|EERC senior researcher provides testimony on mercury legislation|
Steve Benson, senior research manager at the Energy & Environmental Research Center, has been invited to testify before the Senate Committee on Environment and Public Works at the hearing on mercury legislation Tuesday, May 13. Benson is part of a prestigious group of panelists representing government, private industry, and research entities. The hearing will be held at the Dirksen Senate Office Building in Washington, D.C.
The purpose of the hearing is to discuss legislation that involves bills to address both mercury air emission and mercury exports (S. 2643, S. 906, and H.R. 1534).
Benson’s testimony will focus on the status of mercury control technologies and specific issues associated with control of mercury emission from coal-fired power plants. He will address the challenges the power industry will face in meeting stricter mercury regulation and the importance of continued investment in research, development, demonstration, and commercialization of mercury control technologies.
“On Feb. 8, 2008, the U.S. Court of Appeals District of Columbia Circuit voted to vacate the Clean Air Mercury Rule, requirements which utilities had been preparing for,” said Benson. “Instead, the utilities may be required to meet more stringent standards at all power facilities. The necessary mercury control technologies needed to maintain 90% control throughout the entire coal-fired power industry are not yet proven because of the wide variability in coal and plant configurations.”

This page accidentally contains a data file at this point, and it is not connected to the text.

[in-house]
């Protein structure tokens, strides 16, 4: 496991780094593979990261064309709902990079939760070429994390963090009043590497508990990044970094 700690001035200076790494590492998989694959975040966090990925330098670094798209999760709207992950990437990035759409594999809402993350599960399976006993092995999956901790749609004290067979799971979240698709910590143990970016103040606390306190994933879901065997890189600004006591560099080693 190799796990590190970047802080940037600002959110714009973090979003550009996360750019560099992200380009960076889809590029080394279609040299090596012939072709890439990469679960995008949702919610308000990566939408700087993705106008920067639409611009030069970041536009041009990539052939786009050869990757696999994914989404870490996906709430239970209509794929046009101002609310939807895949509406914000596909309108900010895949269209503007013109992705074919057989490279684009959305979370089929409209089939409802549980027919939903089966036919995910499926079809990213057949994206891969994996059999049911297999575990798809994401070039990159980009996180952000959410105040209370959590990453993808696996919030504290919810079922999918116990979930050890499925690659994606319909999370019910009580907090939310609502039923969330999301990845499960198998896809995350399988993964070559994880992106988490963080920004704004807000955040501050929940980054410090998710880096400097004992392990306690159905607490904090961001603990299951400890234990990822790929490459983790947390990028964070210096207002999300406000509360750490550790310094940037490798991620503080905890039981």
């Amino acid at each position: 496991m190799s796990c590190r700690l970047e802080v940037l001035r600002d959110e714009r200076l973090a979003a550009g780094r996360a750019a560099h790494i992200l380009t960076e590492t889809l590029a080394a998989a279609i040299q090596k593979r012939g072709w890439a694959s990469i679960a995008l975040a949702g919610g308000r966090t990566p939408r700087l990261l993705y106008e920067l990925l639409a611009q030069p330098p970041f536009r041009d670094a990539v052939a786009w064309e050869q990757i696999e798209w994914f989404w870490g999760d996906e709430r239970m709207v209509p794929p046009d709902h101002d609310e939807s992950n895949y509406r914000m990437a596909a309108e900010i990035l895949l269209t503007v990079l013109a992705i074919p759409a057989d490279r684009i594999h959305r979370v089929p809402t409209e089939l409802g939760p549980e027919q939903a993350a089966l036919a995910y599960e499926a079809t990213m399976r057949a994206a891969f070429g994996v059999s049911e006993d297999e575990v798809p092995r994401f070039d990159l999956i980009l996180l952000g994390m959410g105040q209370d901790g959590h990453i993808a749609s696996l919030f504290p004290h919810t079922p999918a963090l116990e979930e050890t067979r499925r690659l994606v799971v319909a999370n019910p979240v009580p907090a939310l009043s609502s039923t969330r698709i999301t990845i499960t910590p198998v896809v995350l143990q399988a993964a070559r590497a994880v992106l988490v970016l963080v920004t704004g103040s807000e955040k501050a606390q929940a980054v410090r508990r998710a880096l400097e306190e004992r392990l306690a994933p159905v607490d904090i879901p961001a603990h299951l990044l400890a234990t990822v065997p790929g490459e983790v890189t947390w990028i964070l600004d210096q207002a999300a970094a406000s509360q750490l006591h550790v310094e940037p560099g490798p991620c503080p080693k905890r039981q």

While advancements have been made, many significant challenges and questions remain, and longer-term testing is needed. “This is of critical national importance as our nation faces concerns over energy and electrical shortages, yet calls for environmental stewardship,” Benson said.
Dr. Benson’s testimony is based on more than 20 years of research conducted through the EERC’s Center for Air Toxic Metals® (CATM®) as well as projects supported by the U.S. Department of Energy, the U.S. Environmental Protection Agency, and the utility industry. The EERC is recognized as a world leader for mercury behavior in combustion systems, mercury measurement, and mercury emission control technologies.
“The EERC is known as the premier center for mercury control and measurement,” said EERC Director Gerald Groenewold. ”Over the past decade, the EERC has conducted over 80 mercury field tests at more than 60 power plants in the United States and Canada related to mercury measurement and evaluation of control technologies. We are poised to provide long-term solutions to controlling mercury emissions.”
This is the second time Benson has provided testimony in the past five years. He appeared before the Subcommittee on Clean Air, Climate Change, and Nuclear Safety in June 2003.
-- Jan Orvik, Writer/Editor, University Relations, email@example.com, 777-3621